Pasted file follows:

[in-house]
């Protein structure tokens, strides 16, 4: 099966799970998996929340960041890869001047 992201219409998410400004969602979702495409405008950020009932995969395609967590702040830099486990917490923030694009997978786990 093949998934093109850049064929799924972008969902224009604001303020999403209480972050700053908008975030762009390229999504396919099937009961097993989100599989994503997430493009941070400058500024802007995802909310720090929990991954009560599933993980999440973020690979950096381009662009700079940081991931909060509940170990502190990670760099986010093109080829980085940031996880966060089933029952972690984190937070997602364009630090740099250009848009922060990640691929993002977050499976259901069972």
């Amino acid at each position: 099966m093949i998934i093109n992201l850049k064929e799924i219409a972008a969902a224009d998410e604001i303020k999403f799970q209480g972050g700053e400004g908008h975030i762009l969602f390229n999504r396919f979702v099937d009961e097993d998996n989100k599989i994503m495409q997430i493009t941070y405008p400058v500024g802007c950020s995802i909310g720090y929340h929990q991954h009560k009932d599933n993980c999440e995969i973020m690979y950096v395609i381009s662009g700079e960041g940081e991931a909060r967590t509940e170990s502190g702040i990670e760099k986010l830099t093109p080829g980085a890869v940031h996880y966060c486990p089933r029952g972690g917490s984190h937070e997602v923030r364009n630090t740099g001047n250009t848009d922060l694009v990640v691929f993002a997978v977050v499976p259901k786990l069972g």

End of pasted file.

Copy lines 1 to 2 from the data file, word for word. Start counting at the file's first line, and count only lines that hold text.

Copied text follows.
[in-house]
């Protein structure tokens, strides 16, 4: 099966799970998996929340960041890869001047 992201219409998410400004969602979702495409405008950020009932995969395609967590702040830099486990917490923030694009997978786990 093949998934093109850049064929799924972008969902224009604001303020999403209480972050700053908008975030762009390229999504396919099937009961097993989100599989994503997430493009941070400058500024802007995802909310720090929990991954009560599933993980999440973020690979950096381009662009700079940081991931909060509940170990502190990670760099986010093109080829980085940031996880966060089933029952972690984190937070997602364009630090740099250009848009922060990640691929993002977050499976259901069972």